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Roger and Ina Houston

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Ina Houston operates a hemodialysis machine during a treatment for her husband, Roger, in their Bealeton home.

Most people’s kidneys clean and balance their blood continuously and automatically. For Roger Houston, 69, of Bealeton, this basic, life-sustaining function is performed by a large and complex hemodialysis machine, four hours a day, every other day. Without a kidney transplant, this will be his reality for the rest of his life.

A retired aerospace engineer and father of three, Houston has required dialysis for nearly two years after his kidneys permanently lost most of their function due to complications from diabetes. “It sucks the life out of you,” Houston said of the dialysis treatments. Between the time taken out by the treatments themselves and the resulting exhaustion and discomfort, “Now, I just don’t have any life,” he lamented.

In January 2019 Houston had a catheter placed surgically in his stomach to facilitate the dialysis treatments. It didn’t work. Two months later, he had a surgery to repair it. That didn’t work either. The catheter was replaced. Then, in April, he was involved in a car accident that damaged the new catheter, requiring yet another surgery to remove the damaged tube. “My stomach looks like I’ve been in a knife fight,” he said.

At first, his wife of 50 years, Ina, had to drive him to a clinic to receive the treatments. Now, after completing a nine-week training course, she is able to administer her husband’s treatments at home. “That’s a big responsibility,” Roger Houston said of his wife. “I couldn’t do it without her, that’s for sure.”

The Houstons’ daughter, Tammy Adams, described her parents before her father’s kidneys failed. They were active retirees, she said, who volunteered regularly in the community and were active in their church. Now, her parents’ lives are consumed by treatments and doctors’ appointments: her father as a patient, her mother as a full-time caregiver. “This … is taking an extreme physical and mental toll on my parents,” she said.

Adams is taking the lead as a “donor champion” in the search to find a kidney donor for her father. “If my dad was to receive a kidney, his life will change drastically. He would essentially have his life back again, as would my mom,” she said.

While Roger Houston may soon be on a national donation registry, “There is almost no chance of him getting a kidney through that list,” Adams said, because there are thousands of people ahead of him. The process to get on the registry, she explained, is to show that her father is strong enough to receive a kidney transplant. He is about halfway through that testing.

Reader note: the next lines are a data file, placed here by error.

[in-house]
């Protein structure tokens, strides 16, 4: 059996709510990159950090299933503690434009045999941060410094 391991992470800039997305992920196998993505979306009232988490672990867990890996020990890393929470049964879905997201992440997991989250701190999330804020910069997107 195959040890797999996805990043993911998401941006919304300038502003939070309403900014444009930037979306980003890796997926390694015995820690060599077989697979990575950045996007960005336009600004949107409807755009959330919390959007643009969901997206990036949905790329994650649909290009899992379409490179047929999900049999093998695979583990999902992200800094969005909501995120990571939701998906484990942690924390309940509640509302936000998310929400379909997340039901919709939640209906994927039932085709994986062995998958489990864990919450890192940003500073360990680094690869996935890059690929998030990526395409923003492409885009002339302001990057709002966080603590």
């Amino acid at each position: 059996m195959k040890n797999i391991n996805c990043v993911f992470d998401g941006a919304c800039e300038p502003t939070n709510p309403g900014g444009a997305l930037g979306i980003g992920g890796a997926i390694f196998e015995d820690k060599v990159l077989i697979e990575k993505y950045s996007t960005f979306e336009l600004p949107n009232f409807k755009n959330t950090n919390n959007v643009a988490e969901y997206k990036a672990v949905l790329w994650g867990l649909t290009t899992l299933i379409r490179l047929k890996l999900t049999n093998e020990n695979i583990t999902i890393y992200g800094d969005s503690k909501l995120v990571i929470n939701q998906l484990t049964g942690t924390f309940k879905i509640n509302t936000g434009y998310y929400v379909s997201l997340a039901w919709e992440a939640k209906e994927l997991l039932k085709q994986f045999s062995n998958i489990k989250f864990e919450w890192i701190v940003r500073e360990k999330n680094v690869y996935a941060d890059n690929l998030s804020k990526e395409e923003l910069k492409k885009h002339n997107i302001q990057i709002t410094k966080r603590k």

The best hope for her father, she said, is for an individual living donor to step forward. (She and her siblings have been ruled out as donors because of preexisting health conditions.) “With a living kidney donor, a healthy person gives one of their kidneys to someone needing a transplant,” Adams said.

She elaborated on the donation process, “Even if that person is not a direct match to my father, they can participate in what is called a paired organ donation. That is where your kidney would go to someone that matches you, and my dad would then receive a kidney from someone else that matches him.”

Dr. Kenneth Kornetsky, senior nephrologist at Bluemont Nephrology Associates in Warrenton, explained the process in a separate interview. “Generally, transplant centers require donors to be healthy.” Donors cannot be diabetic and must have two healthy and functioning kidneys. With a few exceptions, he said, donors must not be on heart pressure medication.

Potential donors must go through a series of tests, usually an arteriogram or CAT scan, stress tests and other evaluations to ensure that the donor is healthy enough to go through the procedure of having a kidney harvested. “The whole idea is that you don’t harm the donor by doing the transplant,” he said.

If an individual donor is approved, a kidney is extracted usually through a laparoscopic surgical technique, which requires only small incisions and is less invasive than older techniques. The recovery period for the donor is generally between a few days to two weeks after the surgery, Kornetsky said.

Adams said that the medical expenses incurred by a donor would be entirely covered by Houston’s insurance. “We are asking if there is anyone out there who is interested in being a living donor and a hero to my dad and his entire family, please contact us. We will provide you with all the information you need to start the process of becoming a kidney donor.”

Tammy Adams can be reached at needakidneydonor@yahoo.com.

Reach Coy Ferrell at cferrell@fauquier.com

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